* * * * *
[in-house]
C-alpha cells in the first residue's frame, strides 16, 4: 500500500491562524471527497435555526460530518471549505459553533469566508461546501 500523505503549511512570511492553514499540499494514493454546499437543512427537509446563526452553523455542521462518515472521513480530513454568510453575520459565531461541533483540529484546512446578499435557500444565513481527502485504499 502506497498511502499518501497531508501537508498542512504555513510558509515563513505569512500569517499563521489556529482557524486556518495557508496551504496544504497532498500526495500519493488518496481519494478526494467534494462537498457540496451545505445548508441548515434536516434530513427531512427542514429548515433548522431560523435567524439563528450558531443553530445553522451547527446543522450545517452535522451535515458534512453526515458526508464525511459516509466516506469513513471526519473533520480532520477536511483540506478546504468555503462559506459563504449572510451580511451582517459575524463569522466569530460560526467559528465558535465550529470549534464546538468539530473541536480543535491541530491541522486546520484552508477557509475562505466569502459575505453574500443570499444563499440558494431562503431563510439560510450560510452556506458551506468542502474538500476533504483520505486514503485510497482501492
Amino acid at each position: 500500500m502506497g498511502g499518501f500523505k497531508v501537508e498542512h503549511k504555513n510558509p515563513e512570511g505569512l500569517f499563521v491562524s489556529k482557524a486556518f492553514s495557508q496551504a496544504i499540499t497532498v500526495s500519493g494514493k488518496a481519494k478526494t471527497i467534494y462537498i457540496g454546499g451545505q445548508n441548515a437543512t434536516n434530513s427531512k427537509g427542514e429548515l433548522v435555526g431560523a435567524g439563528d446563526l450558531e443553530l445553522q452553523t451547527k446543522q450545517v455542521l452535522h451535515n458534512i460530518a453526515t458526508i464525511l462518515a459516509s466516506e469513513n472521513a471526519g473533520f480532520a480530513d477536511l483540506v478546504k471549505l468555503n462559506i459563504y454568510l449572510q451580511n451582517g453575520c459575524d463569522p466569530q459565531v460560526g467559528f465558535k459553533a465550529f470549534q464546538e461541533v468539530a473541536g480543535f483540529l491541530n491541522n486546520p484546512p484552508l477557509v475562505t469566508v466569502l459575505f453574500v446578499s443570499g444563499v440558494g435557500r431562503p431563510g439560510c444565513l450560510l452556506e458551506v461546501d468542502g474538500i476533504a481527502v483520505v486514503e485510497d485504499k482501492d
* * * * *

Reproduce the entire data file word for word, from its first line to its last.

[in-house]
C-alpha cells in the first residue's frame, strides 16, 4: 500500500491562524471527497435555526460530518471549505459553533469566508461546501 500523505503549511512570511492553514499540499494514493454546499437543512427537509446563526452553523455542521462518515472521513480530513454568510453575520459565531461541533483540529484546512446578499435557500444565513481527502485504499 502506497498511502499518501497531508501537508498542512504555513510558509515563513505569512500569517499563521489556529482557524486556518495557508496551504496544504497532498500526495500519493488518496481519494478526494467534494462537498457540496451545505445548508441548515434536516434530513427531512427542514429548515433548522431560523435567524439563528450558531443553530445553522451547527446543522450545517452535522451535515458534512453526515458526508464525511459516509466516506469513513471526519473533520480532520477536511483540506478546504468555503462559506459563504449572510451580511451582517459575524463569522466569530460560526467559528465558535465550529470549534464546538468539530473541536480543535491541530491541522486546520484552508477557509475562505466569502459575505453574500443570499444563499440558494431562503431563510439560510450560510452556506458551506468542502474538500476533504483520505486514503485510497482501492
Amino acid at each position: 500500500m502506497g498511502g499518501f500523505k497531508v501537508e498542512h503549511k504555513n510558509p515563513e512570511g505569512l500569517f499563521v491562524s489556529k482557524a486556518f492553514s495557508q496551504a496544504i499540499t497532498v500526495s500519493g494514493k488518496a481519494k478526494t471527497i467534494y462537498i457540496g454546499g451545505q445548508n441548515a437543512t434536516n434530513s427531512k427537509g427542514e429548515l433548522v435555526g431560523a435567524g439563528d446563526l450558531e443553530l445553522q452553523t451547527k446543522q450545517v455542521l452535522h451535515n458534512i460530518a453526515t458526508i464525511l462518515a459516509s466516506e469513513n472521513a471526519g473533520f480532520a480530513d477536511l483540506v478546504k471549505l468555503n462559506i459563504y454568510l449572510q451580511n451582517g453575520c459575524d463569522p466569530q459565531v460560526g467559528f465558535k459553533a465550529f470549534q464546538e461541533v468539530a473541536g480543535f483540529l491541530n491541522n486546520p484546512p484552508l477557509v475562505t469566508v466569502l459575505f453574500v446578499s443570499g444563499v440558494g435557500r431562503p431563510g439560510c444565513l450560510l452556506e458551506v461546501d468542502g474538500i476533504a481527502v483520505v486514503e485510497d485504499k482501492d